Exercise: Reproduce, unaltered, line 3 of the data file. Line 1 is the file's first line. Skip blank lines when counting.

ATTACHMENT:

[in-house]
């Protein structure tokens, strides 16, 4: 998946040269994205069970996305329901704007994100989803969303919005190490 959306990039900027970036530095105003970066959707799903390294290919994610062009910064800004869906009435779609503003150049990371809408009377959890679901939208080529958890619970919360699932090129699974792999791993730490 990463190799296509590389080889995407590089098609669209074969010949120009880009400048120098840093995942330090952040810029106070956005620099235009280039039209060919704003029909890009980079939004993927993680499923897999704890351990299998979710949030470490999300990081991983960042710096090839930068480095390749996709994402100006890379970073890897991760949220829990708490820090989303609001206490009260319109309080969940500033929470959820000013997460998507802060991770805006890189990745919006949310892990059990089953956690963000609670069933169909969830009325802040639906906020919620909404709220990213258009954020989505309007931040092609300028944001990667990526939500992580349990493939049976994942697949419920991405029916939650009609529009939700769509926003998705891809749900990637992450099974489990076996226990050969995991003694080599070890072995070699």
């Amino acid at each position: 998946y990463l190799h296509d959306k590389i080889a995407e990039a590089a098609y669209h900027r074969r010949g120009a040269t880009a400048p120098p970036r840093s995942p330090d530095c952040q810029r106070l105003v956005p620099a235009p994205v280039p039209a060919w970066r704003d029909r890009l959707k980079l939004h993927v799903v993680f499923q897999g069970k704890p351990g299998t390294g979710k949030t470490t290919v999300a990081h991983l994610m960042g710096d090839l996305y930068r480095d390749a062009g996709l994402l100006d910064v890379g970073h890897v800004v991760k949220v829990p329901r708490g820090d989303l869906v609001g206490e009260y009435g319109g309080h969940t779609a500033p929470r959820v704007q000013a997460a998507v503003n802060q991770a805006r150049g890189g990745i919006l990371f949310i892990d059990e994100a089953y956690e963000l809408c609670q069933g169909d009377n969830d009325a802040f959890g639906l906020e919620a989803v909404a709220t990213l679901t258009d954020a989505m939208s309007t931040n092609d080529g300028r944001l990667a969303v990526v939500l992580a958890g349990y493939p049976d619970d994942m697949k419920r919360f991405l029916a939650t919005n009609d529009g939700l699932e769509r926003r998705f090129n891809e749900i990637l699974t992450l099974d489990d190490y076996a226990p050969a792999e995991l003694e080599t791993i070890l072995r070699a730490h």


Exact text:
């Amino acid at each position: 998946y990463l190799h296509d959306k590389i080889a995407e990039a590089a098609y669209h900027r074969r010949g120009a040269t880009a400048p120098p970036r840093s995942p330090d530095c952040q810029r106070l105003v956005p620099a235009p994205v280039p039209a060919w970066r704003d029909r890009l959707k980079l939004h993927v799903v993680f499923q897999g069970k704890p351990g299998t390294g979710k949030t470490t290919v999300a990081h991983l994610m960042g710096d090839l996305y930068r480095d390749a062009g996709l994402l100006d910064v890379g970073h890897v800004v991760k949220v829990p329901r708490g820090d989303l869906v609001g206490e009260y009435g319109g309080h969940t779609a500033p929470r959820v704007q000013a997460a998507v503003n802060q991770a805006r150049g890189g990745i919006l990371f949310i892990d059990e994100a089953y956690e963000l809408c609670q069933g169909d009377n969830d009325a802040f959890g639906l906020e919620a989803v909404a709220t990213l679901t258009d954020a989505m939208s309007t931040n092609d080529g300028r944001l990667a969303v990526v939500l992580a958890g349990y493939p049976d619970d994942m697949k419920r919360f991405l029916a939650t919005n009609d529009g939700l699932e769509r926003r998705f090129n891809e749900i990637l699974t992450l099974d489990d190490y076996a226990p050969a792999e995991l003694e080599t791993i070890l072995r070699a730490h």